seafood

Farming Seafood
2:25 pm
Mon September 23, 2013

Raising Tastier Sea Urchins For Foodies And The Environment

Sea urchins are considered a culinary delicacy, but supply can't keep up with demand.
Aizat Faiz Flickr

Originally published on Tue September 24, 2013 4:09 pm

Sea urchins are considered a culinary delicacy in many parts of the world, including Japan and the United States. The market for this "foie gras of the sea" is growing rapidly — so fast that supply can't keep up with demand.

But a scientist in Birmingham, Ala., says he's found a solution: He's built a sea urchin farm in his lab and has even developed a food for them to make them taste better. Now, he wants to take his tasty urchins out of his farm and into restaurants across the country.

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Water Pollution
12:00 pm
Mon April 1, 2013

The Business Of Toxic Fish

What should be done about the state's water pollution?
Flickr Photo/Steve Snodgrass

For almost 20 years Washington's Department of Ecology has known that the state's water pollution limits have meant some Washingtonians regularly consume dangerous amounts of toxic chemicals in seafood from local waterways.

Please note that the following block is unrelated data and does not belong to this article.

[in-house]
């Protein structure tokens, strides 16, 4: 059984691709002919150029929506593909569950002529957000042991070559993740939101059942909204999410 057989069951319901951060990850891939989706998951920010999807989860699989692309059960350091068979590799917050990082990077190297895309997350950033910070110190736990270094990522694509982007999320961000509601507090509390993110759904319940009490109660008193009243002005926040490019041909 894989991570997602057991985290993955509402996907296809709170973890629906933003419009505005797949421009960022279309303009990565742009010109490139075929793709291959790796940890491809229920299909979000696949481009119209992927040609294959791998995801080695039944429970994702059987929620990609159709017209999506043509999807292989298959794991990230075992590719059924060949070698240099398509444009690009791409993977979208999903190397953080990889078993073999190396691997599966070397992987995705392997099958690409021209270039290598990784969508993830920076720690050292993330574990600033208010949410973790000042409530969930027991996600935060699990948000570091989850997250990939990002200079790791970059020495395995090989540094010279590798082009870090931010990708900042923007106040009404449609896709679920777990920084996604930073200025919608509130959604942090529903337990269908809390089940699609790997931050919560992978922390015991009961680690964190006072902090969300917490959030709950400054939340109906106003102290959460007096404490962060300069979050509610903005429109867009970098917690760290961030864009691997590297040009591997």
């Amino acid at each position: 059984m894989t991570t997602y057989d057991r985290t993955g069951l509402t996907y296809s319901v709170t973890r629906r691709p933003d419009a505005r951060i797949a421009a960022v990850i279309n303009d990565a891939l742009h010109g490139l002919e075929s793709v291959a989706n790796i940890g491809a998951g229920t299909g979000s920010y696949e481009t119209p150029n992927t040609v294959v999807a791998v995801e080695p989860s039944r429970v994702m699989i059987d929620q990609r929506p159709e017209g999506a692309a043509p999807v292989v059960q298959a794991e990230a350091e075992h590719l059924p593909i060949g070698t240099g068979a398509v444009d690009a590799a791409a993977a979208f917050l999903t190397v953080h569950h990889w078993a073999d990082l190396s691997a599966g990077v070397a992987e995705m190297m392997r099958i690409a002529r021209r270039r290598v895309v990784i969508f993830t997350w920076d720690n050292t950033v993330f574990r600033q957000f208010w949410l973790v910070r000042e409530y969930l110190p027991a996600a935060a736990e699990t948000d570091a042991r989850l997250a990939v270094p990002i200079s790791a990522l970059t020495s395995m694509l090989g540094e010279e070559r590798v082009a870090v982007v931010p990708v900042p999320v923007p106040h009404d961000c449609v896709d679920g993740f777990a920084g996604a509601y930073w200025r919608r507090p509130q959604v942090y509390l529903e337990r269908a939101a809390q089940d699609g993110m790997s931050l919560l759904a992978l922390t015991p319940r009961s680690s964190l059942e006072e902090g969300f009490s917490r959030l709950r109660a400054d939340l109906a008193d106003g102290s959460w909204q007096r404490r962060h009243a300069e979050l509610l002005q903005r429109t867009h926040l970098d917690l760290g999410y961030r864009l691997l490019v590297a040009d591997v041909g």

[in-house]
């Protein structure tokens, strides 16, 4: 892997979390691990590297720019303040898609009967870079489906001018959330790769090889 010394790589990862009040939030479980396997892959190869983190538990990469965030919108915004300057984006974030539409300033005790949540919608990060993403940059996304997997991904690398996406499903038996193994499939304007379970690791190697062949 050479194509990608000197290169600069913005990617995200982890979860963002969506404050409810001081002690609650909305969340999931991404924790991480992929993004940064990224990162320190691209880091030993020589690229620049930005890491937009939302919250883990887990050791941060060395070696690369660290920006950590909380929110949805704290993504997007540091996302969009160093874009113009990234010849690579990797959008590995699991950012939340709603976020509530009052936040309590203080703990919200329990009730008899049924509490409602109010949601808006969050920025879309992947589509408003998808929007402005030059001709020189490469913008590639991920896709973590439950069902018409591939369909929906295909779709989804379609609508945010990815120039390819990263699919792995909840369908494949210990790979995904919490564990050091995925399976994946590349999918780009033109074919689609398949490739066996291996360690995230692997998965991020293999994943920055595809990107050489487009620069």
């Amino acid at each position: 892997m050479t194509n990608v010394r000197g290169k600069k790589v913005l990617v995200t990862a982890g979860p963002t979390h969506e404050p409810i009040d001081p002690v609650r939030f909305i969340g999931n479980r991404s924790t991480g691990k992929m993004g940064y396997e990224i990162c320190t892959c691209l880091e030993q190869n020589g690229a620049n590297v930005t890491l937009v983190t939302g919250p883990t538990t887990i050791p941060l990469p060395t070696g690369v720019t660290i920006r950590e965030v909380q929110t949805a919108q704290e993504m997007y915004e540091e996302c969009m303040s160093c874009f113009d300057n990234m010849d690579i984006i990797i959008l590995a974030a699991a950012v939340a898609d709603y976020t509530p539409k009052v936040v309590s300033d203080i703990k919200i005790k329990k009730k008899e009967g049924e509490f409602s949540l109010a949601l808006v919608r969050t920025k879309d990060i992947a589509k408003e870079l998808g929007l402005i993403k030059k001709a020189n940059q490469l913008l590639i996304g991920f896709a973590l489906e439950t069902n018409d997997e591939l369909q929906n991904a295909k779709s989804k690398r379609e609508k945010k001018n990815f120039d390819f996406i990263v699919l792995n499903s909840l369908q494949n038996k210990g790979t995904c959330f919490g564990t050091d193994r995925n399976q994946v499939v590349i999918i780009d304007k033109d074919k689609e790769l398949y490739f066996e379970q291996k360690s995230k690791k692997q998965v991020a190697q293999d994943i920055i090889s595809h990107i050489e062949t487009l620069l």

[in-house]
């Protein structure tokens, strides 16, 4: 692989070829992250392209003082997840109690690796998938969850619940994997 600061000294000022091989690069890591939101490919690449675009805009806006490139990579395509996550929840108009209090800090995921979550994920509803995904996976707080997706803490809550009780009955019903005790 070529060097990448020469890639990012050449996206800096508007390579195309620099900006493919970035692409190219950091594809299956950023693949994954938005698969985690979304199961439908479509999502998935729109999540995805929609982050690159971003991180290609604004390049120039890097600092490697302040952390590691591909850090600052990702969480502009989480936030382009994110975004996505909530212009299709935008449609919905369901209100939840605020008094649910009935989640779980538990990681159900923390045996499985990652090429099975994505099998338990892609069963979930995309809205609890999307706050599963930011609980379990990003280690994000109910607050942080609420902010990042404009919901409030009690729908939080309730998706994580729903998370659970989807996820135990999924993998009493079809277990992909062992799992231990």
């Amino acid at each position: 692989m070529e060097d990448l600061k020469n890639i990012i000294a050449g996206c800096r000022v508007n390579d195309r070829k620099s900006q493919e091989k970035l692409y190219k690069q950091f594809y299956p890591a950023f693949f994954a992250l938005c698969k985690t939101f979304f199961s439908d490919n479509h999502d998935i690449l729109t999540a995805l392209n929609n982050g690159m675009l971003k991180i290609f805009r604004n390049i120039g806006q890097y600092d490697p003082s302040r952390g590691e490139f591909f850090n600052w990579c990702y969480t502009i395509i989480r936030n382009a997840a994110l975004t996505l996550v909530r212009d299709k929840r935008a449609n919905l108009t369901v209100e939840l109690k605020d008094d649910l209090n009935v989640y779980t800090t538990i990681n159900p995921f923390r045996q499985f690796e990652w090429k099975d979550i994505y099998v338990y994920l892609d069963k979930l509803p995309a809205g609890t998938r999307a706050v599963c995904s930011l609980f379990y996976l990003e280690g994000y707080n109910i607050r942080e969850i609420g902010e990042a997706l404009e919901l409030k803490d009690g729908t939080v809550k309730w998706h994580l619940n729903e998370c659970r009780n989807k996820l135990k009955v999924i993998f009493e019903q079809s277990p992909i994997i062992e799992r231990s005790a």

The Environmental Protection Agency has urged the state to fix the problem. The Department of Ecology was close last year when Boeing and other business interests began lobbying against the changes. Robert McClure from Investigate West uncovered the story through interviews and government document requests and he gives an update to Ross Reynolds.

Mislabeling Of Seafood
8:56 am
Fri February 22, 2013

Conservation Group: Fish Fraud A National Problem, But Less Severe In The NW

Sushi venues were the least accurate among retailers when it came to accurately labeling the fish they sold, according to Oceana. Of the samples tested nationally, 74 percent of the fish at sushi bars wasn't what it was labeled as.
Flickr/Oceiana

Seattle and Portland are among the best cities to dine on seafood if you want the salmon, sole or halibut you order to actually be salmon, sole or halibut. The two Northwest cities emerged from a national report Thursday with some of the lowest rates of “fish fraud” in the country.

According to the research project by the marine conservation group, Oceana, 33 percent of the 1,215 samples of fish it had analyzed were not actually the fish that they were labeled as by the sushi bars, restaurants and retail outlets selling them.

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